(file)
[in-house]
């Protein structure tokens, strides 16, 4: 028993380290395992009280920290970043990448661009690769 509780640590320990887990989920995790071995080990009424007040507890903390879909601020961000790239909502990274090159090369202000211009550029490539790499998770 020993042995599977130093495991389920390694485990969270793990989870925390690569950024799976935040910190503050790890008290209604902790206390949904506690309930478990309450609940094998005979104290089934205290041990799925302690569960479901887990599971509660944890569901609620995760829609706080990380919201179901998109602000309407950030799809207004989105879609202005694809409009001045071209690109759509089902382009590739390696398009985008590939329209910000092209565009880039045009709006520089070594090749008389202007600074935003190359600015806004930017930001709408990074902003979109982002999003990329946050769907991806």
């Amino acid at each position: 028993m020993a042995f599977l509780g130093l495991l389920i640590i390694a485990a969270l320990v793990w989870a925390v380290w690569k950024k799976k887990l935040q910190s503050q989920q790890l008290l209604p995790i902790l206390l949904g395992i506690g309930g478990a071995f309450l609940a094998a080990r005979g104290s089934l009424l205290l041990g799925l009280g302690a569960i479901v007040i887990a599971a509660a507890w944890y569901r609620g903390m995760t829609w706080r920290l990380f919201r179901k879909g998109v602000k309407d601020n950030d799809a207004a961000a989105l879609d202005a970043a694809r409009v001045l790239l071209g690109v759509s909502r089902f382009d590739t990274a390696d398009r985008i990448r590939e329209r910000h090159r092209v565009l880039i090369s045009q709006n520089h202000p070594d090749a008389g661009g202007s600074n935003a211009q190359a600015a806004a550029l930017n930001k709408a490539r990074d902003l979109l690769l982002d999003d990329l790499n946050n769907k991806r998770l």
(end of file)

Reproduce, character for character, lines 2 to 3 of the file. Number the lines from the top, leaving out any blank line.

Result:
């Protein structure tokens, strides 16, 4: 028993380290395992009280920290970043990448661009690769 509780640590320990887990989920995790071995080990009424007040507890903390879909601020961000790239909502990274090159090369202000211009550029490539790499998770 020993042995599977130093495991389920390694485990969270793990989870925390690569950024799976935040910190503050790890008290209604902790206390949904506690309930478990309450609940094998005979104290089934205290041990799925302690569960479901887990599971509660944890569901609620995760829609706080990380919201179901998109602000309407950030799809207004989105879609202005694809409009001045071209690109759509089902382009590739390696398009985008590939329209910000092209565009880039045009709006520089070594090749008389202007600074935003190359600015806004930017930001709408990074902003979109982002999003990329946050769907991806």
């Amino acid at each position: 028993m020993a042995f599977l509780g130093l495991l389920i640590i390694a485990a969270l320990v793990w989870a925390v380290w690569k950024k799976k887990l935040q910190s503050q989920q790890l008290l209604p995790i902790l206390l949904g395992i506690g309930g478990a071995f309450l609940a094998a080990r005979g104290s089934l009424l205290l041990g799925l009280g302690a569960i479901v007040i887990a599971a509660a507890w944890y569901r609620g903390m995760t829609w706080r920290l990380f919201r179901k879909g998109v602000k309407d601020n950030d799809a207004a961000a989105l879609d202005a970043a694809r409009v001045l790239l071209g690109v759509s909502r089902f382009d590739t990274a390696d398009r985008i990448r590939e329209r910000h090159r092209v565009l880039i090369s045009q709006n520089h202000p070594d090749a008389g661009g202007s600074n935003a211009q190359a600015a806004a550029l930017n930001k709408a490539r990074d902003l979109l690769l982002d999003d990329l790499n946050n769907k991806r998770l």